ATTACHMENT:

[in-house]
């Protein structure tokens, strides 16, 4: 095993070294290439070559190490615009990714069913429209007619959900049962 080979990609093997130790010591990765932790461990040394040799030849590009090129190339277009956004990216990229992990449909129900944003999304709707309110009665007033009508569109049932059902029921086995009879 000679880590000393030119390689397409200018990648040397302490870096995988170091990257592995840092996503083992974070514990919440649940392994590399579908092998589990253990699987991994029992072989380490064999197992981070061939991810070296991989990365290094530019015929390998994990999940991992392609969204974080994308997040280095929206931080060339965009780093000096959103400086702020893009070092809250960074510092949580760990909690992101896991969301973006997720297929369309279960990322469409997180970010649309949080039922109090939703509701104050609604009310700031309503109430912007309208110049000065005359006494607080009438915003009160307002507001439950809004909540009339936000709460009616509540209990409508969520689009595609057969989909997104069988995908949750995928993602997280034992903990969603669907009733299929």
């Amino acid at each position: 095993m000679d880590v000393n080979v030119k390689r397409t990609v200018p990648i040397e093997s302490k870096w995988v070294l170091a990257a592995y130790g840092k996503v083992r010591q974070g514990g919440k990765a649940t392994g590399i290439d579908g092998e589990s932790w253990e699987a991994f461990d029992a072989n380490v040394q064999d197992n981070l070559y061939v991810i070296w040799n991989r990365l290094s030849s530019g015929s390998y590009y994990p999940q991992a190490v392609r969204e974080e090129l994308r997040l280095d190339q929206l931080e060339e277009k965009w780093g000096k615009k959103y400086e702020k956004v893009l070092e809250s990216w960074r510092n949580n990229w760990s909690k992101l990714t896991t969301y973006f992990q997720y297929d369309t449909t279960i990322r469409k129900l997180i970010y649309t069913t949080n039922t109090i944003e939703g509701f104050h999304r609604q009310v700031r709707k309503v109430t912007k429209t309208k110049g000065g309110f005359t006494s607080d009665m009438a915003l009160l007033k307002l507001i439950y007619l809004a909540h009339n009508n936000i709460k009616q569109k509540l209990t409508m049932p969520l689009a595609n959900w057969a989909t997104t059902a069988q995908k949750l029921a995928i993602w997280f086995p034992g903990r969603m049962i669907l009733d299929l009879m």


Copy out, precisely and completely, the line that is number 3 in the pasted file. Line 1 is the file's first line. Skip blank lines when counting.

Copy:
């Amino acid at each position: 095993m000679d880590v000393n080979v030119k390689r397409t990609v200018p990648i040397e093997s302490k870096w995988v070294l170091a990257a592995y130790g840092k996503v083992r010591q974070g514990g919440k990765a649940t392994g590399i290439d579908g092998e589990s932790w253990e699987a991994f461990d029992a072989n380490v040394q064999d197992n981070l070559y061939v991810i070296w040799n991989r990365l290094s030849s530019g015929s390998y590009y994990p999940q991992a190490v392609r969204e974080e090129l994308r997040l280095d190339q929206l931080e060339e277009k965009w780093g000096k615009k959103y400086e702020k956004v893009l070092e809250s990216w960074r510092n949580n990229w760990s909690k992101l990714t896991t969301y973006f992990q997720y297929d369309t449909t279960i990322r469409k129900l997180i970010y649309t069913t949080n039922t109090i944003e939703g509701f104050h999304r609604q009310v700031r709707k309503v109430t912007k429209t309208k110049g000065g309110f005359t006494s607080d009665m009438a915003l009160l007033k307002l507001i439950y007619l809004a909540h009339n009508n936000i709460k009616q569109k509540l209990t409508m049932p969520l689009a595609n959900w057969a989909t997104t059902a069988q995908k949750l029921a995928i993602w997280f086995p034992g903990r969603m049962i669907l009733d299929l009879m």